How to Cheer Up

Three Methods:Changing Your PerceptionCreating a Cheerful EnvironmentChanging Your Lifestyle

If you're in a bad mood, you may feel as though you'll never get out of it. Fortunately, your thoughts have a lot of control over your mood. In fact, they have so much power over your mood, that they can even affect the way you physically feel.[1] Your brain processes between 50,000 and 60,000 thoughts per day.[2] Use these to change your perception and cheer up.

Method 1
Changing Your Perception

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    Stop thinking about your situation. Avoid ruminating, or dwelling, on your situation too much, which can make you feel worse by making you feel stuck in a negative cycle.[3] Rumination can prevent you from thinking effectively and problem solving. It also has a strong link to depression.[4] If you find yourself stuck in a certain pattern of thinking, try distracting yourself with other activities or thinking about things that are in your immediate surroundings. For example, look around you and notice the lighting, or buildings on your way to work.[5]
    • Try to refocus your thoughts on what you can change or influence. This can remind you that you're in control of your situation and your own happiness.
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    Reframe your situation or mood. Reframing is a term counselors use to get you to look at your situation in a new light or from a different angle.[6] You might try looking for the silver lining in your situation, remembering what you've learned, or finding humor in a less than optimal situation. Or, if you are just in an odd mood and feel grumpy, you can remind yourself that not everyday is a cheery day and that tomorrow will be better.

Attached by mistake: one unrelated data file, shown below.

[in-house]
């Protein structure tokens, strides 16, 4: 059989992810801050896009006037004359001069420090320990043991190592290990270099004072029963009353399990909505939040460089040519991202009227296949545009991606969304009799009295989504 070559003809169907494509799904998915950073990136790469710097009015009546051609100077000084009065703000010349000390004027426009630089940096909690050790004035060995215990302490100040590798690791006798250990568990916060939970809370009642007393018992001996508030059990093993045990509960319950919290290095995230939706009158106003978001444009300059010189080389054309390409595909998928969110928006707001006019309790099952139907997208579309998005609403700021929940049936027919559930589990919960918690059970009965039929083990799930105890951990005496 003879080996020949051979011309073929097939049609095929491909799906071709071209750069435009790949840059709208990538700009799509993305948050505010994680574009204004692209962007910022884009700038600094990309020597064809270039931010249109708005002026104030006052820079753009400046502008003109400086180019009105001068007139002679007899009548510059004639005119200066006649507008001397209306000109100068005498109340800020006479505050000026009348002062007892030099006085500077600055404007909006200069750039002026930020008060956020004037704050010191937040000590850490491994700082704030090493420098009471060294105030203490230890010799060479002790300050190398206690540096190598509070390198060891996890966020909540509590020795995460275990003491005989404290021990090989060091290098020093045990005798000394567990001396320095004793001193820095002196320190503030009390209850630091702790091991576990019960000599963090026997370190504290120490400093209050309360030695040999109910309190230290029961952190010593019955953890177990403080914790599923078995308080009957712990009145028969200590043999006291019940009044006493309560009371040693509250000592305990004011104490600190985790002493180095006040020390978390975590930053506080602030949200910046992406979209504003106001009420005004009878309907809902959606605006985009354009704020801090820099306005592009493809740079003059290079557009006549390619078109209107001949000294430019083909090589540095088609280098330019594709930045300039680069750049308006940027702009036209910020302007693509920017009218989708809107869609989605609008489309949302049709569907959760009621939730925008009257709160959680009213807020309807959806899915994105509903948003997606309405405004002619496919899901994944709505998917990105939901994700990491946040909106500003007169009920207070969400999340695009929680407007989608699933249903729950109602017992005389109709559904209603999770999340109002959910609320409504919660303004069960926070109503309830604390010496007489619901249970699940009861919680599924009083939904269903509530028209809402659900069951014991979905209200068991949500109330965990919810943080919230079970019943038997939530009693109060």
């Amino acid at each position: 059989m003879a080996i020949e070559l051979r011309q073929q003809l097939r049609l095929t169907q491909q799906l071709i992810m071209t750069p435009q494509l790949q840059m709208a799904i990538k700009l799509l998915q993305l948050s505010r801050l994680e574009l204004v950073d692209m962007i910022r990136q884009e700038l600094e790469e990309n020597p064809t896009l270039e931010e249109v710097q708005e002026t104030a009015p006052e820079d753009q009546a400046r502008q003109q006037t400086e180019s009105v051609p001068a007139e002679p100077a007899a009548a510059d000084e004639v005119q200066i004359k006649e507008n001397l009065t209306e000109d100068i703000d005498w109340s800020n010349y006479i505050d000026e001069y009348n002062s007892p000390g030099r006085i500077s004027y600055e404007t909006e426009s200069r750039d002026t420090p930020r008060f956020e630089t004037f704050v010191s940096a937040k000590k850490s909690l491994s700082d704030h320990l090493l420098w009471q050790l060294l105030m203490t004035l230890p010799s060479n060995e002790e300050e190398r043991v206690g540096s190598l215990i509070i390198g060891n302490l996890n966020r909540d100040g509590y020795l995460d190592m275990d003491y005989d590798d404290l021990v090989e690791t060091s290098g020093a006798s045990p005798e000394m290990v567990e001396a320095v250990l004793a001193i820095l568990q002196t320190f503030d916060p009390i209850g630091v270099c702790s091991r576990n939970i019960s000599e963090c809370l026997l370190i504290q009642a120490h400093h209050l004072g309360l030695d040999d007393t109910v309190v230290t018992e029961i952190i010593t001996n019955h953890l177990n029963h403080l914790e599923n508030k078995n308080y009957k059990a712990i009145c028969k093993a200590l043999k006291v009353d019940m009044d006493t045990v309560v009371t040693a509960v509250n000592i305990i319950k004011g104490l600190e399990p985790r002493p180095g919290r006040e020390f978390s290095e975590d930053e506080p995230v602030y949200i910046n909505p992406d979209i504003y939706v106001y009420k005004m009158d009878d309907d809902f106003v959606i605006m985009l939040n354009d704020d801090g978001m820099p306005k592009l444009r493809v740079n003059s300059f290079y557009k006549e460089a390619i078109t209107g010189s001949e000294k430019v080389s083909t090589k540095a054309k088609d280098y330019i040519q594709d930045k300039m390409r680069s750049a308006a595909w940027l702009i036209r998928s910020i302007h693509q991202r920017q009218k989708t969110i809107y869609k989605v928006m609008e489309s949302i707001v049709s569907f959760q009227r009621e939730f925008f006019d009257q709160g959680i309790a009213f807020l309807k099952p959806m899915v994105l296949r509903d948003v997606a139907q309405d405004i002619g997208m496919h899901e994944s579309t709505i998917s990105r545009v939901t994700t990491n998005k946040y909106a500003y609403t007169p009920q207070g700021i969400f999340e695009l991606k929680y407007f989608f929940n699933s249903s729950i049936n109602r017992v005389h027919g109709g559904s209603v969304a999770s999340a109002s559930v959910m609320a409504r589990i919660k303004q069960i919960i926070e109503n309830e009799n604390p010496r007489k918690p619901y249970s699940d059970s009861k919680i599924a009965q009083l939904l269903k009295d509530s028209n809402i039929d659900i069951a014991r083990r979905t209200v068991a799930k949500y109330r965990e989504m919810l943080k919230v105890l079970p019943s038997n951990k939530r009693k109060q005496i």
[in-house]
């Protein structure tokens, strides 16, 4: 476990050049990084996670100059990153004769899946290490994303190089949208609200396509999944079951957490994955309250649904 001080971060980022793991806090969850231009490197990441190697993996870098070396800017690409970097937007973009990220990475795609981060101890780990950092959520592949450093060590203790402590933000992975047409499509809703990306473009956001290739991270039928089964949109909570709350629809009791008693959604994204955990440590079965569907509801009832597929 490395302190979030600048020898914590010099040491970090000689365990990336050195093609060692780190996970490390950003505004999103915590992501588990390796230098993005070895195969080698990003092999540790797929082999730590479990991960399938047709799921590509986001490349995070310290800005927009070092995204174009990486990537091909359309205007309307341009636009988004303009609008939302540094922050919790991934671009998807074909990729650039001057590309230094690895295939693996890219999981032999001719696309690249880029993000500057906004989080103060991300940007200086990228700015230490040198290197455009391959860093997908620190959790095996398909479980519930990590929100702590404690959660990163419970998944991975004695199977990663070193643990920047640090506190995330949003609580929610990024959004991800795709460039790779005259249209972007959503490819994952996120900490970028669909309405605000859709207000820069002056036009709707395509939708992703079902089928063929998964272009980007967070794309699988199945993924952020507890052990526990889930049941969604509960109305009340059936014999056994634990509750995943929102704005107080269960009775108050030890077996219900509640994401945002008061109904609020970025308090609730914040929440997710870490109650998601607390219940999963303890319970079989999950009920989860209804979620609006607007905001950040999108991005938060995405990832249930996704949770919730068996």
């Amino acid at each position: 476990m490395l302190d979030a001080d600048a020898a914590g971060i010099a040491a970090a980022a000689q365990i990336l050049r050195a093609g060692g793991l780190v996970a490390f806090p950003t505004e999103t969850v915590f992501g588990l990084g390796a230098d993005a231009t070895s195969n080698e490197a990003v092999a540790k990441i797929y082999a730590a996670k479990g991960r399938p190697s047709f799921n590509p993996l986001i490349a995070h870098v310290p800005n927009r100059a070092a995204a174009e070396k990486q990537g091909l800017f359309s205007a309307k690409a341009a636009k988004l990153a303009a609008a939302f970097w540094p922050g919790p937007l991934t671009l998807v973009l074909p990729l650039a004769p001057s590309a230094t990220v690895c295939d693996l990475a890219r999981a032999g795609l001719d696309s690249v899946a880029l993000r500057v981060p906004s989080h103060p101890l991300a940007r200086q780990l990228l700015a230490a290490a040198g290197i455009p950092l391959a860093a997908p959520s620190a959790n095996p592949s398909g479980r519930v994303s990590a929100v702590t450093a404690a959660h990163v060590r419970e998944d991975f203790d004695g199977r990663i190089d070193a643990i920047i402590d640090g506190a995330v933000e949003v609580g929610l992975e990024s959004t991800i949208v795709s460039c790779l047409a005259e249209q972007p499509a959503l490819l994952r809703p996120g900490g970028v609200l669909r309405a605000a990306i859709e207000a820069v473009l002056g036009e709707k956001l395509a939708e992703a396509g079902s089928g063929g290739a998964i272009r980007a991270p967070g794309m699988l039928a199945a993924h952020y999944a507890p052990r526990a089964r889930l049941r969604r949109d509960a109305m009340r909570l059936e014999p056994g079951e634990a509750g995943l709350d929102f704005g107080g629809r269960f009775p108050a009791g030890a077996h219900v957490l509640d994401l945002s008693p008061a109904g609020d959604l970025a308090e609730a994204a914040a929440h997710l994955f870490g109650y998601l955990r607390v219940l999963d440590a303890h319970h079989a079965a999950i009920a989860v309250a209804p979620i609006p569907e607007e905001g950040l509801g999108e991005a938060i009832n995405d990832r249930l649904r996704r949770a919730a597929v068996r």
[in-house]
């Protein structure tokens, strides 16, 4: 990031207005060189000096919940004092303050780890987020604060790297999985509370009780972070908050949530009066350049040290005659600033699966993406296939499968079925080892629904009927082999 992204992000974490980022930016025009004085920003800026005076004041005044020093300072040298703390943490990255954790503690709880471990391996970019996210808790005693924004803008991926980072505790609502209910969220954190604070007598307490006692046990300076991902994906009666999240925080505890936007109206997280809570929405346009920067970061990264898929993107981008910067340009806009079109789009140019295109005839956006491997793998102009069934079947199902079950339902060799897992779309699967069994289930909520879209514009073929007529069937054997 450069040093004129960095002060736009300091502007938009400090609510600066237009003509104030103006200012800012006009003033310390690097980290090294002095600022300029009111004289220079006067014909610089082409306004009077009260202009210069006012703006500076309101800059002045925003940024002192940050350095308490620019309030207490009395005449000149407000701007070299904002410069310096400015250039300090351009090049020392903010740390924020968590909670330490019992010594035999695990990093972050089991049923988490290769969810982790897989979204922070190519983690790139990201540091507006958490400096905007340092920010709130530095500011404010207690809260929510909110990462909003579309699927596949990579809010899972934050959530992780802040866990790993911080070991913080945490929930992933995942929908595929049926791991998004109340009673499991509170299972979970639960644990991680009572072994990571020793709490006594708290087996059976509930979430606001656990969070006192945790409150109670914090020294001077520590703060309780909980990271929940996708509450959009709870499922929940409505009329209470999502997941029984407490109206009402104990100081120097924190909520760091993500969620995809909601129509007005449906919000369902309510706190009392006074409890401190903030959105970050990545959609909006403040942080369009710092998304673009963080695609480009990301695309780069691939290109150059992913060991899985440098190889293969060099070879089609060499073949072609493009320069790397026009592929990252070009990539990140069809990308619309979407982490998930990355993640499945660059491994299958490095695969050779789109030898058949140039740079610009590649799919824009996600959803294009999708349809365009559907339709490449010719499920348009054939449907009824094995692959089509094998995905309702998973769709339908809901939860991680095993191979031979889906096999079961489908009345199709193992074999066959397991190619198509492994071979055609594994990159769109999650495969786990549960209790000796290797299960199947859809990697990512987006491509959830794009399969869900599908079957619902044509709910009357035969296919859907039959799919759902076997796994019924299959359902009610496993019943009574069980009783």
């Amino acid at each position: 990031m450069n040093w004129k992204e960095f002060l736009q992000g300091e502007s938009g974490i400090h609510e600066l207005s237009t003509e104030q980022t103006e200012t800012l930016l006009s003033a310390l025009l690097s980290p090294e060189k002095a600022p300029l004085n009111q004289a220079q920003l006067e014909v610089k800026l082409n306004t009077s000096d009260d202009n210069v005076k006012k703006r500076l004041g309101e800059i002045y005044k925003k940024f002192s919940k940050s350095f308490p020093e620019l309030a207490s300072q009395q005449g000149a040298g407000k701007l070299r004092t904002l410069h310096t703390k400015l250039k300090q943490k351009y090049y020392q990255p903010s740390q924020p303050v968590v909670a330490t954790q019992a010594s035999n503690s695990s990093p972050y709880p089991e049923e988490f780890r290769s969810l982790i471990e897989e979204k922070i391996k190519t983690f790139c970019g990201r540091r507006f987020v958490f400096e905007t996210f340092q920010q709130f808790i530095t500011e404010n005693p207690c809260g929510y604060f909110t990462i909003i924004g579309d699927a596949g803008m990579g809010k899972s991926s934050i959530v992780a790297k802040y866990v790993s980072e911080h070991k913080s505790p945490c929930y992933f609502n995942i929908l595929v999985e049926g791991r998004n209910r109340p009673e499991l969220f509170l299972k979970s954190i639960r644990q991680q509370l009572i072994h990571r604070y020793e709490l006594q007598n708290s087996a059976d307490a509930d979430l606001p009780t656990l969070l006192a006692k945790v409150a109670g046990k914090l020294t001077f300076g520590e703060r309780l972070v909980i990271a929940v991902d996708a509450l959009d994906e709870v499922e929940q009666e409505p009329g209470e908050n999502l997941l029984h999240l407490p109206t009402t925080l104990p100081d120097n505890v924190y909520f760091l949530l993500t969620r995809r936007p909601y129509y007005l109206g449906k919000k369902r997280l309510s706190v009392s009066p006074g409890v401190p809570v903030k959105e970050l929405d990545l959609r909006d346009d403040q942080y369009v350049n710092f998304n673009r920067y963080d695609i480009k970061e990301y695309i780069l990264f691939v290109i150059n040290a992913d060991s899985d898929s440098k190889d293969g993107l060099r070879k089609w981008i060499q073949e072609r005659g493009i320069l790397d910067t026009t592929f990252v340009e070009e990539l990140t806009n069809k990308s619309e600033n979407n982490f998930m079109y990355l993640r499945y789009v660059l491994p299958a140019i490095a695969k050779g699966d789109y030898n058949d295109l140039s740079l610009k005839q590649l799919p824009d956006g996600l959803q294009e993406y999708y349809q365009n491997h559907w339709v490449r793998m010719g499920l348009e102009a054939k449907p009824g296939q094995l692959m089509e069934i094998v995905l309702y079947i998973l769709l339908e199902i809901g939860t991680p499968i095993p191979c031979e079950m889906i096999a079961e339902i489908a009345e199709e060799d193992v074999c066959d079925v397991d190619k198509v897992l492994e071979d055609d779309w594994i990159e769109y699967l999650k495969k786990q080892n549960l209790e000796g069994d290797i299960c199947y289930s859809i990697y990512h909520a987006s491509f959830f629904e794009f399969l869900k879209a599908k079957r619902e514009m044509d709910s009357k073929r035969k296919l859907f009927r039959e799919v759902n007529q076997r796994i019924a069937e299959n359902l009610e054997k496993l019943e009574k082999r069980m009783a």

• For example, if you’re sad after a breakup, you might remind yourself that although the end of the relationship has been painful, you learned a lot about yourself through the process.
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    Practice gratitude. Gratitude is an attitude, a moral outlook, or even a daily practice that shows thankfulness. It can also mean showing appreciation and repaying kindness. Try being grateful throughout the day by setting a reminder on your phone. When prompted, take a moment to be thankful for one thing that day. Or, just notice things throughout the day to be grateful for. These can be small things, like finding a close parking spot or seeing a beautiful sunrise. At the end of the day, write down 3 things that you were thankful for that day.
    • Being grateful can put you in a mood of thankfulness and optimism. Studies have shown that it can also improve your well-being and interpersonal relationships.[7]
    • Studies have also shown that gratitude can make you feel more optimistic about the future and improve your outlook.[8]
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    Cuddle your pet. Set aside time to spend cuddling or petting your dog or cat. Or, spend time with your pet by playing a game, if you prefer being active. Research shows that pets and spending time with pets can alleviate poor moods. In fact, spending time with a pet improved mood just as much as spending time with a loved one or significant other.[9]
    • Not only will cuddling your pet cheer you up, but it can also strengthen your bond with your pet.

Method 2
Creating a Cheerful Environment

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    Make your space more comforting. Surround yourself with things that cheer you up, your favorite images, mementos, plants, or books. Don't forget to improve your lighting. Some people that suffer from seasonal affective disorder experience symptoms of depression if they don't have enough sunlight. If you are in a dim room, open up a window for some natural light. Or, if you are using artificial light, try lighting a lamp or candle to cheer you up.
    • If you are at work and in a poor mood, you can try to introduce things from home to make you feel more comfortable. These might be pictures or a certain air fragrance. You can even try bringing your favorite tea as a warm, soothing reminder from home.
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    Make your space smell good. Even if your house doesn’t smell bad, a good smelling candle or favorite fragrance can lift your mood. Try aromatherapy, inhaling or topically applying essential oils, to cheer you up and reduce stress.[10] Studies have found that lemon oil in particular elevates and improves mood,[11] while bad smells in general make you feel tense, depressed, or angry.